Photo by Satyabrata sm on Unsplash

Over the last year or so, we humans have had first- hand experience of how a virus can spread and how it affects our lives.  We are not the only species on the planet that can be affected by a virus. We at least have SOME control over how we protect ourselves and those we love.  Our pets don’t have this luxury.  They only have us humans to rely on so it’s important that we know what the risks are and take the steps needed on behalf of our pets to ensure they are protected.

One such virus is RVHD or Rabbit Viral Haemorrhagic Disease.  This disease is highly infectious and rapidly fatal to any rabbit that contracts the disease.

RVHD is contracted in many ways; through the ingestion of contaminated food or water, from other rabbits that are infected or through contaminated surfaces.  They can also contract the virus through the urine or faeces of an infected rabbit and from insects (including flies, fleas and mosquitos). 

Scavenger birds that have eaten the carcass of an infected rabbit can pass the virus on through their droppings. Humans who have had contact with an infected rabbit can also transport the virus through their clothing.

Mutations

Unfortunately, as with all things virus, they can mutate and there are now two strains of this deadly disease.  Up to 2013, RHD1 was the only known variation of the disease.  RHD2 was identified in the UK in 2013 but studies have suggested that it may have been around for much longer.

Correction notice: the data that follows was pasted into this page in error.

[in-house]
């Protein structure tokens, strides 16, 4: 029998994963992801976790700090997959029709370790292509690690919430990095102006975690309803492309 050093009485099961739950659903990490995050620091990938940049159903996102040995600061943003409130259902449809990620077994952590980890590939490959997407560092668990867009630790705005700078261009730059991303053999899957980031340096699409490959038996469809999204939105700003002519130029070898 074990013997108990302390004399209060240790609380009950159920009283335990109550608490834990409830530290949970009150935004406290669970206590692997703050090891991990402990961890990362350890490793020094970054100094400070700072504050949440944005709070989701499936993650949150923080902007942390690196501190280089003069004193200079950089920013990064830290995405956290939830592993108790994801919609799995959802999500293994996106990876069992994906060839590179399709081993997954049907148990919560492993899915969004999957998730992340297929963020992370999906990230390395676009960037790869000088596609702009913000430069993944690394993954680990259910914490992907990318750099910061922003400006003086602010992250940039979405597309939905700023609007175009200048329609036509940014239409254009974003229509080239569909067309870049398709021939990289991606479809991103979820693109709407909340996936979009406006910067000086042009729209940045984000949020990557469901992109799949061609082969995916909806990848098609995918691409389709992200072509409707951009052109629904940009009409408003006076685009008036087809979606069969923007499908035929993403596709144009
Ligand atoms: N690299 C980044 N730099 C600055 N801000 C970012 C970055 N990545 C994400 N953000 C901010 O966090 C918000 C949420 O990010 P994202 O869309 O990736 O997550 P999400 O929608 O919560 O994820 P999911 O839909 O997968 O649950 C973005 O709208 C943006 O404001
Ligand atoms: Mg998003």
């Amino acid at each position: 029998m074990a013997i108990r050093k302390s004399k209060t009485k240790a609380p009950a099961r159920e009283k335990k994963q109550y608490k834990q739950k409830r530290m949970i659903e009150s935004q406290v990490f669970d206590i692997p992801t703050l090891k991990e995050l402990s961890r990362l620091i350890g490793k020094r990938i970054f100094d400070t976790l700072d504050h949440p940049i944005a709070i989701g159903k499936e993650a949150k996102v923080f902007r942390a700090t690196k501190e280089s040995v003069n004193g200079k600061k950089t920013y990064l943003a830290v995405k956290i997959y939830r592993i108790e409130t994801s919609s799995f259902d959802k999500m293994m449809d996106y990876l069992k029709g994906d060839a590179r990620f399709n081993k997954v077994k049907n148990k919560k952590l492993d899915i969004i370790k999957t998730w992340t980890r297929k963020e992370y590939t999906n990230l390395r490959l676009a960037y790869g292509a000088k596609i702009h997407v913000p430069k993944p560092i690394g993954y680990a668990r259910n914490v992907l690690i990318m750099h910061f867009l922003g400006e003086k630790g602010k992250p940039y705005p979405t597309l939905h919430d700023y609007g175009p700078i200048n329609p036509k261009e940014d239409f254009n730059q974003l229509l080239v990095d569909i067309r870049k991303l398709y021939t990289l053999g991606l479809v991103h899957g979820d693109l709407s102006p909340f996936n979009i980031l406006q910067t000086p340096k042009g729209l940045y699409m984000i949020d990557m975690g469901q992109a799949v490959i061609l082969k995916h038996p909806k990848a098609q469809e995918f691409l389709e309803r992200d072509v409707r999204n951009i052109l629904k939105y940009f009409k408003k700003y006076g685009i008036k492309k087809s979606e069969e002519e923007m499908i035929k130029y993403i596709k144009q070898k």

The new strain of the virus can affect young rabbits under 4 weeks of age. The virus has an an incubation period of three to nine days. 

The mortality rate for the variant RHD1 is 90% with a lower rate for the RHD2 at 5-70%.  The longer incubation time and lower mortality of RHD2 makes it more likely to spread than the original strain.

Treatment

There is no cure for the disease. Vaccination is essential and the only sure way to protect your rabbit.  Rabbits can be vaccinated from 5 weeks of age and must have an annual booster.  It’s also important to ensure that your rabbit’s home and equipment is cleaned regularly, particularly if it has come into contact with an unknown rabbit. Download our information sheet HERE for more information on all the diseases we vaccinate a rabbit against and visit the PDSA website HERE for more information on rabbit vaccinations in general.

If you are concerned about your rabbit or would like to arrange to have your rabbit vaccinated, please call the team on 01772 639800 OR 01253 766352 or open a chat on PetsApp.